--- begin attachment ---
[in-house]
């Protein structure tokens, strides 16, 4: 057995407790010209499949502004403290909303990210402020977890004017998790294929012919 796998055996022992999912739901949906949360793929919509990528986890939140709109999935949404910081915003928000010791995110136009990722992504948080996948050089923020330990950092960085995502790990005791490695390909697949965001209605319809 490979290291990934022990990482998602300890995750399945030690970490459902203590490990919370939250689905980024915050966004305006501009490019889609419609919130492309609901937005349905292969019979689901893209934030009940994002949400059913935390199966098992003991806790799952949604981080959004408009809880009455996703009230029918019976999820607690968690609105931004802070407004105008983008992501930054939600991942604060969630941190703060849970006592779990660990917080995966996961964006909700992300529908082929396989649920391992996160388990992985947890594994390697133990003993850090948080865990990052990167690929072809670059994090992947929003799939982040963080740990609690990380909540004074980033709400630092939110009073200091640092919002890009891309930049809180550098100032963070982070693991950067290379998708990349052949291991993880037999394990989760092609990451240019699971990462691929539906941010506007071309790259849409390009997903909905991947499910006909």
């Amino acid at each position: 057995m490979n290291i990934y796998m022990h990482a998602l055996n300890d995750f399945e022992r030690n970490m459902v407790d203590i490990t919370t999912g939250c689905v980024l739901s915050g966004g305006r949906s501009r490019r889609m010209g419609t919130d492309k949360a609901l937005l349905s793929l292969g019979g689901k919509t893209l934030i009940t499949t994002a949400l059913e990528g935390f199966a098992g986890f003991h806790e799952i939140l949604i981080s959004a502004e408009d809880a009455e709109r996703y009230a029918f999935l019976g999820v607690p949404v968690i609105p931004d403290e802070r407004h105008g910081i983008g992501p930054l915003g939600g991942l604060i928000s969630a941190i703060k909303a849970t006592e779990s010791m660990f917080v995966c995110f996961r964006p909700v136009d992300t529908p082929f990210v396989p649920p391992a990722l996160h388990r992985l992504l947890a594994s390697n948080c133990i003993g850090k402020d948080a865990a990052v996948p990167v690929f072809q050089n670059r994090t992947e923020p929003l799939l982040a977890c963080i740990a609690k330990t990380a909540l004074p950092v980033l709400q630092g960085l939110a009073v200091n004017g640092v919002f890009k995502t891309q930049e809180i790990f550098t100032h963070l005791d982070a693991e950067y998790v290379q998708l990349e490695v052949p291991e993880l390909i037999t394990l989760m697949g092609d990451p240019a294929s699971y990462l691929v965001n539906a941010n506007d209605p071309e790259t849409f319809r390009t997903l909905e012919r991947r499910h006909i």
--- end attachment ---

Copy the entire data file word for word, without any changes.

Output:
[in-house]
């Protein structure tokens, strides 16, 4: 057995407790010209499949502004403290909303990210402020977890004017998790294929012919 796998055996022992999912739901949906949360793929919509990528986890939140709109999935949404910081915003928000010791995110136009990722992504948080996948050089923020330990950092960085995502790990005791490695390909697949965001209605319809 490979290291990934022990990482998602300890995750399945030690970490459902203590490990919370939250689905980024915050966004305006501009490019889609419609919130492309609901937005349905292969019979689901893209934030009940994002949400059913935390199966098992003991806790799952949604981080959004408009809880009455996703009230029918019976999820607690968690609105931004802070407004105008983008992501930054939600991942604060969630941190703060849970006592779990660990917080995966996961964006909700992300529908082929396989649920391992996160388990992985947890594994390697133990003993850090948080865990990052990167690929072809670059994090992947929003799939982040963080740990609690990380909540004074980033709400630092939110009073200091640092919002890009891309930049809180550098100032963070982070693991950067290379998708990349052949291991993880037999394990989760092609990451240019699971990462691929539906941010506007071309790259849409390009997903909905991947499910006909």
């Amino acid at each position: 057995m490979n290291i990934y796998m022990h990482a998602l055996n300890d995750f399945e022992r030690n970490m459902v407790d203590i490990t919370t999912g939250c689905v980024l739901s915050g966004g305006r949906s501009r490019r889609m010209g419609t919130d492309k949360a609901l937005l349905s793929l292969g019979g689901k919509t893209l934030i009940t499949t994002a949400l059913e990528g935390f199966a098992g986890f003991h806790e799952i939140l949604i981080s959004a502004e408009d809880a009455e709109r996703y009230a029918f999935l019976g999820v607690p949404v968690i609105p931004d403290e802070r407004h105008g910081i983008g992501p930054l915003g939600g991942l604060i928000s969630a941190i703060k909303a849970t006592e779990s010791m660990f917080v995966c995110f996961r964006p909700v136009d992300t529908p082929f990210v396989p649920p391992a990722l996160h388990r992985l992504l947890a594994s390697n948080c133990i003993g850090k402020d948080a865990a990052v996948p990167v690929f072809q050089n670059r994090t992947e923020p929003l799939l982040a977890c963080i740990a609690k330990t990380a909540l004074p950092v980033l709400q630092g960085l939110a009073v200091n004017g640092v919002f890009k995502t891309q930049e809180i790990f550098t100032h963070l005791d982070a693991e950067y998790v290379q998708l990349e490695v052949p291991e993880l390909i037999t394990l989760m697949g092609d990451p240019a294929s699971y990462l691929v965001n539906a941010n506007d209605p071309e790259t849409f319809r390009t997903l909905e012919r991947r499910h006909i």